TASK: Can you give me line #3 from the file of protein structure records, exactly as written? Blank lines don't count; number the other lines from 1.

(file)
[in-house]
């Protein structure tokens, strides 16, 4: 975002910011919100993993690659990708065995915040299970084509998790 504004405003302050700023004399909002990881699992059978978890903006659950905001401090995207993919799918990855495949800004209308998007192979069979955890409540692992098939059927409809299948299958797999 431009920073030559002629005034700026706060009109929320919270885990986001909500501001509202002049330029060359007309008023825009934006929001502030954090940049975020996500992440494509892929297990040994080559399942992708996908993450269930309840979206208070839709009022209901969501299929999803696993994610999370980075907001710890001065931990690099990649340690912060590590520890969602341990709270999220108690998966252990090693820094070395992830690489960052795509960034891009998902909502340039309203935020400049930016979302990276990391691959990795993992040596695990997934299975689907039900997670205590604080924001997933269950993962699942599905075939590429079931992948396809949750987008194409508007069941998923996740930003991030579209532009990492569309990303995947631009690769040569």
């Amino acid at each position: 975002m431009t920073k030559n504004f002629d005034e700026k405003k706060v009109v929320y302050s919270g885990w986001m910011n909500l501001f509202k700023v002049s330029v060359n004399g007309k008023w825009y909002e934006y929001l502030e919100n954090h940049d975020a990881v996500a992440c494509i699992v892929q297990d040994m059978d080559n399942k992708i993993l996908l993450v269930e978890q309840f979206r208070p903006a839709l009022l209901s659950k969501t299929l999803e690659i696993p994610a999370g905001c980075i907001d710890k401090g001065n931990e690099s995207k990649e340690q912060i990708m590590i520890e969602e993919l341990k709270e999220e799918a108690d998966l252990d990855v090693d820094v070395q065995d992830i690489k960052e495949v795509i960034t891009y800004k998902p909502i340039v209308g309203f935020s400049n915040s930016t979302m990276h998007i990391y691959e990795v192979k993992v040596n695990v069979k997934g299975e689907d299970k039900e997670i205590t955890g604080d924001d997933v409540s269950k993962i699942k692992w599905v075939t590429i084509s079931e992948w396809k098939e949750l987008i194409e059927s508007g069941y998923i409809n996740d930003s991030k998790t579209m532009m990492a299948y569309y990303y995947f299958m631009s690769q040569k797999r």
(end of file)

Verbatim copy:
């Amino acid at each position: 975002m431009t920073k030559n504004f002629d005034e700026k405003k706060v009109v929320y302050s919270g885990w986001m910011n909500l501001f509202k700023v002049s330029v060359n004399g007309k008023w825009y909002e934006y929001l502030e919100n954090h940049d975020a990881v996500a992440c494509i699992v892929q297990d040994m059978d080559n399942k992708i993993l996908l993450v269930e978890q309840f979206r208070p903006a839709l009022l209901s659950k969501t299929l999803e690659i696993p994610a999370g905001c980075i907001d710890k401090g001065n931990e690099s995207k990649e340690q912060i990708m590590i520890e969602e993919l341990k709270e999220e799918a108690d998966l252990d990855v090693d820094v070395q065995d992830i690489k960052e495949v795509i960034t891009y800004k998902p909502i340039v209308g309203f935020s400049n915040s930016t979302m990276h998007i990391y691959e990795v192979k993992v040596n695990v069979k997934g299975e689907d299970k039900e997670i205590t955890g604080d924001d997933v409540s269950k993962i699942k692992w599905v075939t590429i084509s079931e992948w396809k098939e949750l987008i194409e059927s508007g069941y998923i409809n996740d930003s991030k998790t579209m532009m990492a299948y569309y990303y995947f299958m631009s690769q040569k797999r």